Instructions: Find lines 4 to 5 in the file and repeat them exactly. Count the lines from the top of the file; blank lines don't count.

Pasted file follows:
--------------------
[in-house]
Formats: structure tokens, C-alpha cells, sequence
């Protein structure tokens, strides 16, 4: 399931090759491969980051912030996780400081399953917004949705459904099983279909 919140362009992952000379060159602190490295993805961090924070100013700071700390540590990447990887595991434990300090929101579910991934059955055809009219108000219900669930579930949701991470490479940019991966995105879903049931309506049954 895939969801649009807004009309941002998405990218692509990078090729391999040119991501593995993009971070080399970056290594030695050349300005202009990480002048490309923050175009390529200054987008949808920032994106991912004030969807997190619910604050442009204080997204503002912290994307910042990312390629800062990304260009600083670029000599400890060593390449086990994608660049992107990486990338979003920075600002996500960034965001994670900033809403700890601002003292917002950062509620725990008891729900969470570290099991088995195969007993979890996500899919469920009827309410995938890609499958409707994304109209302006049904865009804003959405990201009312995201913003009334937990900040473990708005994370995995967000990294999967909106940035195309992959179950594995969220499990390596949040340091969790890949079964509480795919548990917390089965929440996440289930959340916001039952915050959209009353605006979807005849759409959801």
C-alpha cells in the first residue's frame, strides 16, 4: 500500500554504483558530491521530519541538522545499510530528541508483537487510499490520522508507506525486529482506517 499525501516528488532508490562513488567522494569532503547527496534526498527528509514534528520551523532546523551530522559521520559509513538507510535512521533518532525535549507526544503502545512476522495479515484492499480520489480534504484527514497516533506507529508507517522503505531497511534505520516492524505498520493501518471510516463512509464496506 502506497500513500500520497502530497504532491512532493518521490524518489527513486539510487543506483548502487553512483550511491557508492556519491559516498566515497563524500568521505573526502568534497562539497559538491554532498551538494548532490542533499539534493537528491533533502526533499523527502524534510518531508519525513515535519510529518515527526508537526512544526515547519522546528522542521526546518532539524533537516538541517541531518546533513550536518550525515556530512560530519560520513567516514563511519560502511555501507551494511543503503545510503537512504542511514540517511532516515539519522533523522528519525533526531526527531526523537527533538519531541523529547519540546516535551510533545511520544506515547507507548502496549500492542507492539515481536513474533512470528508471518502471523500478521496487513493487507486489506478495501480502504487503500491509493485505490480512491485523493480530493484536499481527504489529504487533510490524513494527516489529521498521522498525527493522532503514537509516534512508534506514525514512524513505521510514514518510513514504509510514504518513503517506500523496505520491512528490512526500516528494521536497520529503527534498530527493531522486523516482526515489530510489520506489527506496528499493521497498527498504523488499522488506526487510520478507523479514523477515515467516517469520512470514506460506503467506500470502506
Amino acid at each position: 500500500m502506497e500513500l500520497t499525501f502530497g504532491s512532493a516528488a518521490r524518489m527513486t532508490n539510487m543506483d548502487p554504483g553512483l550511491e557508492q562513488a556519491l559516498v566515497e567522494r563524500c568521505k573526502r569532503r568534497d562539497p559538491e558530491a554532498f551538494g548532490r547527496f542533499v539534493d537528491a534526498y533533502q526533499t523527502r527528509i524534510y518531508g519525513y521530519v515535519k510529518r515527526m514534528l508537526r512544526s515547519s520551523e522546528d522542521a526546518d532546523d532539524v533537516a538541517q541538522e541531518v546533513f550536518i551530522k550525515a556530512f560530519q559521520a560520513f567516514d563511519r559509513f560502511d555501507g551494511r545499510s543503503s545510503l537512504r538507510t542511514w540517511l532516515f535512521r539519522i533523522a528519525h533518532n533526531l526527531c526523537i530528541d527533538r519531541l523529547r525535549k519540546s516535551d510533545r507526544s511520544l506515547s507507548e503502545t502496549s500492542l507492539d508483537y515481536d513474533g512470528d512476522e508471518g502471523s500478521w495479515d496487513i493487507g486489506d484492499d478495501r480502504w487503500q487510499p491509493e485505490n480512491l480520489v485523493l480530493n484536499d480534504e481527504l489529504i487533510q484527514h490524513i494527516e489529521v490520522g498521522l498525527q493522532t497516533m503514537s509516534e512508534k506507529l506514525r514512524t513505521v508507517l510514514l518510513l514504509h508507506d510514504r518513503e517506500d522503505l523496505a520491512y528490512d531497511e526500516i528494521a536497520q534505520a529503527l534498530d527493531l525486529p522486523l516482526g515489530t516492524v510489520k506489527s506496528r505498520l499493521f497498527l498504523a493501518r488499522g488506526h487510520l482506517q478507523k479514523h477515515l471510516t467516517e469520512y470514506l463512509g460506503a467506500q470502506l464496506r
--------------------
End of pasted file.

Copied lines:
C-alpha cells in the first residue's frame, strides 16, 4: 500500500554504483558530491521530519541538522545499510530528541508483537487510499490520522508507506525486529482506517 499525501516528488532508490562513488567522494569532503547527496534526498527528509514534528520551523532546523551530522559521520559509513538507510535512521533518532525535549507526544503502545512476522495479515484492499480520489480534504484527514497516533506507529508507517522503505531497511534505520516492524505498520493501518471510516463512509464496506 502506497500513500500520497502530497504532491512532493518521490524518489527513486539510487543506483548502487553512483550511491557508492556519491559516498566515497563524500568521505573526502568534497562539497559538491554532498551538494548532490542533499539534493537528491533533502526533499523527502524534510518531508519525513515535519510529518515527526508537526512544526515547519522546528522542521526546518532539524533537516538541517541531518546533513550536518550525515556530512560530519560520513567516514563511519560502511555501507551494511543503503545510503537512504542511514540517511532516515539519522533523522528519525533526531526527531526523537527533538519531541523529547519540546516535551510533545511520544506515547507507548502496549500492542507492539515481536513474533512470528508471518502471523500478521496487513493487507486489506478495501480502504487503500491509493485505490480512491485523493480530493484536499481527504489529504487533510490524513494527516489529521498521522498525527493522532503514537509516534512508534506514525514512524513505521510514514518510513514504509510514504518513503517506500523496505520491512528490512526500516528494521536497520529503527534498530527493531522486523516482526515489530510489520506489527506496528499493521497498527498504523488499522488506526487510520478507523479514523477515515467516517469520512470514506460506503467506500470502506
Amino acid at each position: 500500500m502506497e500513500l500520497t499525501f502530497g504532491s512532493a516528488a518521490r524518489m527513486t532508490n539510487m543506483d548502487p554504483g553512483l550511491e557508492q562513488a556519491l559516498v566515497e567522494r563524500c568521505k573526502r569532503r568534497d562539497p559538491e558530491a554532498f551538494g548532490r547527496f542533499v539534493d537528491a534526498y533533502q526533499t523527502r527528509i524534510y518531508g519525513y521530519v515535519k510529518r515527526m514534528l508537526r512544526s515547519s520551523e522546528d522542521a526546518d532546523d532539524v533537516a538541517q541538522e541531518v546533513f550536518i551530522k550525515a556530512f560530519q559521520a560520513f567516514d563511519r559509513f560502511d555501507g551494511r545499510s543503503s545510503l537512504r538507510t542511514w540517511l532516515f535512521r539519522i533523522a528519525h533518532n533526531l526527531c526523537i530528541d527533538r519531541l523529547r525535549k519540546s516535551d510533545r507526544s511520544l506515547s507507548e503502545t502496549s500492542l507492539d508483537y515481536d513474533g512470528d512476522e508471518g502471523s500478521w495479515d496487513i493487507g486489506d484492499d478495501r480502504w487503500q487510499p491509493e485505490n480512491l480520489v485523493l480530493n484536499d480534504e481527504l489529504i487533510q484527514h490524513i494527516e489529521v490520522g498521522l498525527q493522532t497516533m503514537s509516534e512508534k506507529l506514525r514512524t513505521v508507517l510514514l518510513l514504509h508507506d510514504r518513503e517506500d522503505l523496505a520491512y528490512d531497511e526500516i528494521a536497520q534505520a529503527l534498530d527493531l525486529p522486523l516482526g515489530t516492524v510489520k506489527s506496528r505498520l499493521f497498527l498504523a493501518r488499522g488506526h487510520l482506517q478507523k479514523h477515515l471510516t467516517e469520512y470514506l463512509g460506503a467506500q470502506l464496506r